Hastings Pier

Urban spaces

800
Alex de Rijke
 

When tasked with regenerating a neglected seaside pleasure pier, London-based architects de Rijke Marsh Morgan resisted the temptation to build an iconic structure.

Af Benjamin Wells

Instead, dRMM worked closely with the local community to craft a vast and undefined public platform, able to support a multitude of activities. This process, along with the architects’ imaginative response to the brief, earned Hastings Pier the prestigious Stirling Prize for the best new building in the UK.

In 2010, Hastings Pier joined a long list of English seaside piers that have succumbed to fire, leaving a mass of charred timber but also an opportunity to redefine the pier for the 21st century. dRMM won an open design competition, initiating a seven-year collaboration between architect, engaged local residents and various stakeholders. Whilst the Heritage Lottery Fund provided most of the £14.2m reconstruction budget, a crowdfunding campaign raised an additional £590,000, instilling a crucial sense of local ownership and investment.

dRMM’s role has been utterly pivotal in realizing this masterpiece of subtle, effortless design. They have driven this project through to completion: campaigning, galvanizing and organizing local support throughout each aspect of the funding stage. They went above and beyond what most people think of as the role of the architect – and then they kept going.
— Judges of the Stirling Prize

Pleasure piers emerged in the Victorian era in response to the increasing number of tourists visiting seaside resorts, allowing holidaymakers to promenade over and alongside the sea regardless of whether the tide was high or low. This quintessentially English typology became synonymous with excess and enchantment, delighting visitors with bright lights, extravagant performances, and elaborate structures. But in the era of budget flights and package holidays many of these piers, and indeed their host towns, became increasingly neglected.

The project’s architectural ingenuity, and possibly its long-term viability, lies in its resistance to the temptation of a grand gesture – some kind of nostalgic icon at the end of the pier that aims to draw visitors along its length. In its place is a vast, stark timber platform, apparently unprogrammed, allowing for an abundance of activities without predefining them. This deck aims to prevent the accumulation of low-quality, semi-permanent commercial booths; it is fully serviced and connected in order to host a lively and ever-changing lineup of performances, concerts, markets, and funfairs, but is also able to serve as an open, undefined public space that articulates the meeting of land and sea.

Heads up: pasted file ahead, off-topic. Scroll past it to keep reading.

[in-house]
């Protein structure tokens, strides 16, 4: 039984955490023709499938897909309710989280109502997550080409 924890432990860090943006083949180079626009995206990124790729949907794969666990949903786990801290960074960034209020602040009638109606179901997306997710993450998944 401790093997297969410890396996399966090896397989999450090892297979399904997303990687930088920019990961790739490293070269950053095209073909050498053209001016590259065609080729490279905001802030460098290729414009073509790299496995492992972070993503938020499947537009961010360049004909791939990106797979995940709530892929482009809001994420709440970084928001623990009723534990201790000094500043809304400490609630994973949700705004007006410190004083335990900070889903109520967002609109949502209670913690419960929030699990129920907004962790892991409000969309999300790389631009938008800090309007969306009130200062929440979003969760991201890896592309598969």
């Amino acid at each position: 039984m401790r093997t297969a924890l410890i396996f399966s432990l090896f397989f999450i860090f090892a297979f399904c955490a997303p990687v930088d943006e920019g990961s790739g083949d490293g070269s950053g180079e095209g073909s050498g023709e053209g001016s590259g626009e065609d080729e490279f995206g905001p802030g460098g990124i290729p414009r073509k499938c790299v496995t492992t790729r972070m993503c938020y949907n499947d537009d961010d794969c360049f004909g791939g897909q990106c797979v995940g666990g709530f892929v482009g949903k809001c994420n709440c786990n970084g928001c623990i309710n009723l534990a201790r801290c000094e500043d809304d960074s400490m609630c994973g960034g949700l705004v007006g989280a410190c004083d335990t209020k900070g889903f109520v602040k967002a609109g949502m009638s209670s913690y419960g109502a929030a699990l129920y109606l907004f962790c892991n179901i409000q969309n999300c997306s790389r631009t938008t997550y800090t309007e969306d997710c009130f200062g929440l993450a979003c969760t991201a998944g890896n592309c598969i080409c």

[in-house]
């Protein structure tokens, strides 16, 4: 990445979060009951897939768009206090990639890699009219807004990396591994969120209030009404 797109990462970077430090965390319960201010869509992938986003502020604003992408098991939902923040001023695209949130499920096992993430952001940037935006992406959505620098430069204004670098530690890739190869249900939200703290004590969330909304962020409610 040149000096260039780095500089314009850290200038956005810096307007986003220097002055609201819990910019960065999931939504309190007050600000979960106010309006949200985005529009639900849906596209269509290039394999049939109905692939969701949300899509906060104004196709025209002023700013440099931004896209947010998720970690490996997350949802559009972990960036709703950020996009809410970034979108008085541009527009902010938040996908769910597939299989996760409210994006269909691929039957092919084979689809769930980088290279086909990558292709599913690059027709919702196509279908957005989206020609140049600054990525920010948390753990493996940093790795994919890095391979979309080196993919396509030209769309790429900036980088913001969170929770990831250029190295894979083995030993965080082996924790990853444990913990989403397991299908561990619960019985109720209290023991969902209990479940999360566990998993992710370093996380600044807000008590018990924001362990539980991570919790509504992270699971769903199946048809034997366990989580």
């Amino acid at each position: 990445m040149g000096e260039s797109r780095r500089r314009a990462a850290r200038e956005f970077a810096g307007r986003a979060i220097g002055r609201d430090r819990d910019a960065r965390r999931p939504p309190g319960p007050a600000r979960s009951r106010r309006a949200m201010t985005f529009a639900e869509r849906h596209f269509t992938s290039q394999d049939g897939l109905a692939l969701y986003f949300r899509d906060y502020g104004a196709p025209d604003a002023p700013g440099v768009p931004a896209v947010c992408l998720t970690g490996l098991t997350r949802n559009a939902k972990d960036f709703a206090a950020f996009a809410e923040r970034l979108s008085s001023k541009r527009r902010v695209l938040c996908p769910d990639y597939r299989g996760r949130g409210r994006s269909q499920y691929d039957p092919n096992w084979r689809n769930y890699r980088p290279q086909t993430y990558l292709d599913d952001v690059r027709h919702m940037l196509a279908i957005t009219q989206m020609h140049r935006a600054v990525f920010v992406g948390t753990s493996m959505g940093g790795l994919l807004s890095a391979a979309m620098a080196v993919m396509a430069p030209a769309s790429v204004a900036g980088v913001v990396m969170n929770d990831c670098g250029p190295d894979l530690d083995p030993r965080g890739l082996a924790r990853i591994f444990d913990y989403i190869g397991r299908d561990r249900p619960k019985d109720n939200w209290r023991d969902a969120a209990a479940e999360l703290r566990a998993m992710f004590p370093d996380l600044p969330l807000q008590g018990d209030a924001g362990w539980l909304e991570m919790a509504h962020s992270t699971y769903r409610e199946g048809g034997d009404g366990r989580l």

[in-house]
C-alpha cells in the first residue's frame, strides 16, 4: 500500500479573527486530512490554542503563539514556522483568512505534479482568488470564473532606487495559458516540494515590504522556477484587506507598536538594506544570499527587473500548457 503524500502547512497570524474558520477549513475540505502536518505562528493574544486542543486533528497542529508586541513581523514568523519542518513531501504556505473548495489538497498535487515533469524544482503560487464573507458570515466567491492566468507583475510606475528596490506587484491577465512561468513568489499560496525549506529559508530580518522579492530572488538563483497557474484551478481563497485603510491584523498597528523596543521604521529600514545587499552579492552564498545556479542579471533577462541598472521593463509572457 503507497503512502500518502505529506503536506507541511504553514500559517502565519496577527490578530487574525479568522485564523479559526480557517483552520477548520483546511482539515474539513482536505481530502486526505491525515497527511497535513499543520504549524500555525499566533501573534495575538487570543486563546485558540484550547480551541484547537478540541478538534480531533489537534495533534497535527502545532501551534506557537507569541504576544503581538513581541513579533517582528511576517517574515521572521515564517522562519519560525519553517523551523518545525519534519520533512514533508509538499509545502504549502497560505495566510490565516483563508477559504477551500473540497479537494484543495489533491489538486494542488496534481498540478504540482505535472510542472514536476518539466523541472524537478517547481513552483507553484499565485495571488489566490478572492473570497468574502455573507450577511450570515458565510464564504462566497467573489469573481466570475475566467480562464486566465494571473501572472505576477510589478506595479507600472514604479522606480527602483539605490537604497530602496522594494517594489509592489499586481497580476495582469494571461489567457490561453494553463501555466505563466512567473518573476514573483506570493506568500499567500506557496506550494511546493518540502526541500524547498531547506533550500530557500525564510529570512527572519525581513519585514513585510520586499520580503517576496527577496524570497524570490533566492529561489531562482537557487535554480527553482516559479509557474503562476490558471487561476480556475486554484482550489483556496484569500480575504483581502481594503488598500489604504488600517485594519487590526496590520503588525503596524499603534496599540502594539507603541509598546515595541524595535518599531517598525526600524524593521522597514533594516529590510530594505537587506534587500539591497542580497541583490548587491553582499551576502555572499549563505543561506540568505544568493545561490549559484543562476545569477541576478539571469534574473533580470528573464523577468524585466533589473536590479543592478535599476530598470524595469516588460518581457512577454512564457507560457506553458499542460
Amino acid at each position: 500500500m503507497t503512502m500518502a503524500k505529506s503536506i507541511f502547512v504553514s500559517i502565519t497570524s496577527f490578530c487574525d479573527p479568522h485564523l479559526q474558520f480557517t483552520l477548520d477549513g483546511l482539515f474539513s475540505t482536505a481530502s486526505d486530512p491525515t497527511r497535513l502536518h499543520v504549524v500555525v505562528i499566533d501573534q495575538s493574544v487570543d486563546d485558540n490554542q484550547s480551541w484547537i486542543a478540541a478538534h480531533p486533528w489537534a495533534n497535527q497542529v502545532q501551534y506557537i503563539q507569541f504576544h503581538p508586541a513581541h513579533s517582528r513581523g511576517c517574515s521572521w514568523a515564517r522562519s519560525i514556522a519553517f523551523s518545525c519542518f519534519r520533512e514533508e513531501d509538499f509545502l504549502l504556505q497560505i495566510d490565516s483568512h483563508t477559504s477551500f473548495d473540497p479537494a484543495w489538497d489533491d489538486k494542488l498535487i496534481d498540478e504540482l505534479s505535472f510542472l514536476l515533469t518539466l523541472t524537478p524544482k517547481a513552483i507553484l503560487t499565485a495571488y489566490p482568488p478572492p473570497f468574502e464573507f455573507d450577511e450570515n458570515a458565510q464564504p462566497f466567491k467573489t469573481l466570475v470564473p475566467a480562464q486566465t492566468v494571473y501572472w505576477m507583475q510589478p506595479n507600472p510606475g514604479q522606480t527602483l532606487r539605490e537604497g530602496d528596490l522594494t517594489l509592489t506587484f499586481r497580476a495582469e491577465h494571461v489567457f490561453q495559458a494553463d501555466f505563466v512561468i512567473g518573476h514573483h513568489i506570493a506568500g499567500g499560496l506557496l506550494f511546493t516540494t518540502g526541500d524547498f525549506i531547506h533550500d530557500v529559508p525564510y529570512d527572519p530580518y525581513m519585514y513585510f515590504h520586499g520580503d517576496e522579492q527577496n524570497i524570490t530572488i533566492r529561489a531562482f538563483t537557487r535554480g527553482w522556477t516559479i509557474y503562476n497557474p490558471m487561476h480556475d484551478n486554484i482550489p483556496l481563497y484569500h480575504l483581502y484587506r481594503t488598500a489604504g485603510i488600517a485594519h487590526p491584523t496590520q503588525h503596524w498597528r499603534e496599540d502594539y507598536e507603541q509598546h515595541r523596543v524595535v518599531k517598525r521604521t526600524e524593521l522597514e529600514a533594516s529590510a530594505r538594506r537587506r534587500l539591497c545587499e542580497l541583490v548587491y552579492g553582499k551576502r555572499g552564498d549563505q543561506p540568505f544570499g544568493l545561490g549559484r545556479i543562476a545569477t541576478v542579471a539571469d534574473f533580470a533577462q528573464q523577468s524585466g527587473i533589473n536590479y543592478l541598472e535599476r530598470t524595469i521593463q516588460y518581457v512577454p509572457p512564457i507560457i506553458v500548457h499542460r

This space offered more potential than an ‘iconic’ building on the end of the pier, and demonstrates the evolving role of the architect as an agent for change.
— Alex de Rijke, co-founder of dRMM

A surviving Victorian pavilion at the start of the pier was revitalized into an open-plan glazed cafe, offering a hint to the pier’s former character, but the only other permanent object is a low timber pavilion rising from the center of the deck, containing a flexible event space and visitor center. This space accommodates indoor events, exhibitions, and educational activities, whilst framing a panoramic view of the pier and the open sea beyond. A grand staircase – doubling as seating for outdoor performances – leads up to a rooftop belvedere, from where visitors can survey the expanse of decking and whatever activities it might be hosting.

This pavilion does not aspire to make an architectural statement, rather dissolving into the timber deck and leaving the pier itself open to the masses. The creative use of timber is central to the project’s character; the visitor center is a cross-laminated timber structure, clad in timber decking that survived the 2010 fire. This reclaimed timber was also used to make the furniture on the deck, designed by dRMM and a local wood recycling company as part of an employment initiative.

It is a project that has evolved the idea of what architecture is – and what architects should do.
— Judges of the Stirling Prize

Hastings Pier is an extension of the promenade from which it projects, as an open, public and undefined space. This is striking in its modesty, especially considering the very idea of a pleasure pier – an entirely man-made structure that rejects the natural limits of the coastline and boldly ventures out to sea. Whilst this may tempt a statement of achievement and showmanship, dRMM has instead stripped the pier to its basic components, creating a genuinely public space that is owned by locals. There are future plans, including constructing a large mobile timber canopy that can traverse the entire 280-meters length of the pier, and the strength of Hastings Pier is that it is now equipped to embrace this and whatever else its community of users can imagine.